Arriving in the Galapagos

Puerto Baquerizo Moreno Travel Blog

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It is their beach...

We landed on San Cristobal Island, at the time the main port of entry to the Islands, as the main airport on Baltra was being renovated (now completed).  Formalities were pretty quick, as the administrative stuff had been taken care of by the tour company.  A quick jaunt through town by minibus brings us to the "landing;" a set of concrete steps ending in the harbor.  A small fleet of Zodiac boats awaited to take people to their respective boats.  Bags were, thankfully, handled separately.

We were aboard the Galapagos Explorer, at 100 passengers, one of the largest ships in the islands.  I found it interesting that the ship had begun life in the Carribean in the 1960s--an area now served by ships 20-30 times as large as the Explorer!  Visitors planning a trip should consider what they are looking for in a ship or boat.

  If you are prone to seasickness, I recommend considering larger ships like the Explorer.  They still sway in the seas, but much less than the smaller sailing boats (10-20 passengers).  I think a smaller boat would be very intimate and exciting, but not if you get seasick.

We also met Ramiro, our expert guide, who also became our friend.  All Galapagos guides are highly trained in local flora and fauna, and all can enhance the experience.  But Ramiro took it to the next level, just a wonderful fellow.  He now works the M.S. Polasis, another of the larger ships, operated by Lindblad/National Geographic tours.  Worth booking with them just to meet this young man.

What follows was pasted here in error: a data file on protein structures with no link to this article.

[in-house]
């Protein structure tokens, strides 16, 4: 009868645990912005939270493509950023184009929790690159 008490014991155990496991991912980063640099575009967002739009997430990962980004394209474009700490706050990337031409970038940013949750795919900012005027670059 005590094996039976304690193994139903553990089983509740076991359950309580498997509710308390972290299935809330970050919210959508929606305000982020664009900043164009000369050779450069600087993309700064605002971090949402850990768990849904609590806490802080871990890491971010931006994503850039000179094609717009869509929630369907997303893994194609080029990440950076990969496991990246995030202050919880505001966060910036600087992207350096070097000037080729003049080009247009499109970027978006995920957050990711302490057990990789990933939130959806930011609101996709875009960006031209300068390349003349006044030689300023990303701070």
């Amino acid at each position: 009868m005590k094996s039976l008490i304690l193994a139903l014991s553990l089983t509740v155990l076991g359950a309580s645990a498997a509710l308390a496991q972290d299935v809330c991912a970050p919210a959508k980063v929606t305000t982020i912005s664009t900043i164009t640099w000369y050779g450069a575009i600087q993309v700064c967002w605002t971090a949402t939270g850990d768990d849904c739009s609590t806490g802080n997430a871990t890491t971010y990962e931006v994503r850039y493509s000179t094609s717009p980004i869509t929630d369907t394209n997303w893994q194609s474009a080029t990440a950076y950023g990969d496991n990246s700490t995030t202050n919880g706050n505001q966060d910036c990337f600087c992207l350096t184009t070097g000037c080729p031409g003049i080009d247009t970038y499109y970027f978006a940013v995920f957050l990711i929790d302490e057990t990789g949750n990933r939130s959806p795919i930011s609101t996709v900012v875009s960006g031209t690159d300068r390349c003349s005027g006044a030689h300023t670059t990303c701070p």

Lunch is served while the luggage and final arrangement are being made, and at some point during lunch we got underway.

  After a short sail of an hour, we stop for our first landing.  A sandy beach on the west side of the island, teeming with sea lions.  Within minutes, we are on the beach with the sea lions, who are completely unimpressed with our presence.  Many of us choose to go swimming among the sea lions.  Of course, you cannot touch or bother them (not that you'd want to--their teeth and quickness look quite formidable), but it is at this moment that you appreciate you are in a place unlike any other in the world.  We spend several hours on the beach swimming, observing the sea lions, the frigate birds and the boobies.  I go looking for my first Darwin's finch.  Great way to start our trip...

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It is their beach...
It is their beach...
Sea lions after lunch.
Sea lions after lunch.
Puerto Baquerizo Moreno
photo by: Riz7